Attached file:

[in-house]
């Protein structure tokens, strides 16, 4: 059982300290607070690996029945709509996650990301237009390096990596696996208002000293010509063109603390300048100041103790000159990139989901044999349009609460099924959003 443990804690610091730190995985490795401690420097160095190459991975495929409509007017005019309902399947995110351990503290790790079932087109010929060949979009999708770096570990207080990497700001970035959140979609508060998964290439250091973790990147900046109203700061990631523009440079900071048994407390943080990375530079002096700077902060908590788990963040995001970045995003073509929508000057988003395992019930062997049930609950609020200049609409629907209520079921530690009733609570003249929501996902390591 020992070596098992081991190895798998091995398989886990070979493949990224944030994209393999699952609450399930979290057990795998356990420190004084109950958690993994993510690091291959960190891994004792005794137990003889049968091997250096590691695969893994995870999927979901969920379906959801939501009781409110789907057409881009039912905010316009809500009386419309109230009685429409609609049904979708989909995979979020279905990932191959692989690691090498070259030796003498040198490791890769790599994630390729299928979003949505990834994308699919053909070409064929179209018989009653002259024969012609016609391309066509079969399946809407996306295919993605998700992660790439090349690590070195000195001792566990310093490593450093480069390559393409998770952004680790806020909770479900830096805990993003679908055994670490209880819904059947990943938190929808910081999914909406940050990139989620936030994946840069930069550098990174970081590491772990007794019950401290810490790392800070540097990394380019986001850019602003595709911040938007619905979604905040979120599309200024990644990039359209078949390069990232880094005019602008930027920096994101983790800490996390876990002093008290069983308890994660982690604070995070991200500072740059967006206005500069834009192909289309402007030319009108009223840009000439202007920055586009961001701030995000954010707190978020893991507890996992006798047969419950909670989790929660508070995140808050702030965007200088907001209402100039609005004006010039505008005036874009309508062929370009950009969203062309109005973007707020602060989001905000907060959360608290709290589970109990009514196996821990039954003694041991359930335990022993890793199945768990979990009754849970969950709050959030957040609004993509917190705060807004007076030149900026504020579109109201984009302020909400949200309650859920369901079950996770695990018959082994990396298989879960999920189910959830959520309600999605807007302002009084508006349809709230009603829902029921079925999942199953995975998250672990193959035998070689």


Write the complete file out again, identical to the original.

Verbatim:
[in-house]
């Protein structure tokens, strides 16, 4: 059982300290607070690996029945709509996650990301237009390096990596696996208002000293010509063109603390300048100041103790000159990139989901044999349009609460099924959003 443990804690610091730190995985490795401690420097160095190459991975495929409509007017005019309902399947995110351990503290790790079932087109010929060949979009999708770096570990207080990497700001970035959140979609508060998964290439250091973790990147900046109203700061990631523009440079900071048994407390943080990375530079002096700077902060908590788990963040995001970045995003073509929508000057988003395992019930062997049930609950609020200049609409629907209520079921530690009733609570003249929501996902390591 020992070596098992081991190895798998091995398989886990070979493949990224944030994209393999699952609450399930979290057990795998356990420190004084109950958690993994993510690091291959960190891994004792005794137990003889049968091997250096590691695969893994995870999927979901969920379906959801939501009781409110789907057409881009039912905010316009809500009386419309109230009685429409609609049904979708989909995979979020279905990932191959692989690691090498070259030796003498040198490791890769790599994630390729299928979003949505990834994308699919053909070409064929179209018989009653002259024969012609016609391309066509079969399946809407996306295919993605998700992660790439090349690590070195000195001792566990310093490593450093480069390559393409998770952004680790806020909770479900830096805990993003679908055994670490209880819904059947990943938190929808910081999914909406940050990139989620936030994946840069930069550098990174970081590491772990007794019950401290810490790392800070540097990394380019986001850019602003595709911040938007619905979604905040979120599309200024990644990039359209078949390069990232880094005019602008930027920096994101983790800490996390876990002093008290069983308890994660982690604070995070991200500072740059967006206005500069834009192909289309402007030319009108009223840009000439202007920055586009961001701030995000954010707190978020893991507890996992006798047969419950909670989790929660508070995140808050702030965007200088907001209402100039609005004006010039505008005036874009309508062929370009950009969203062309109005973007707020602060989001905000907060959360608290709290589970109990009514196996821990039954003694041991359930335990022993890793199945768990979990009754849970969950709050959030957040609004993509917190705060807004007076030149900026504020579109109201984009302020909400949200309650859920369901079950996770695990018959082994990396298989879960999920189910959830959520309600999605807007302002009084508006349809709230009603829902029921079925999942199953995975998250672990193959035998070689």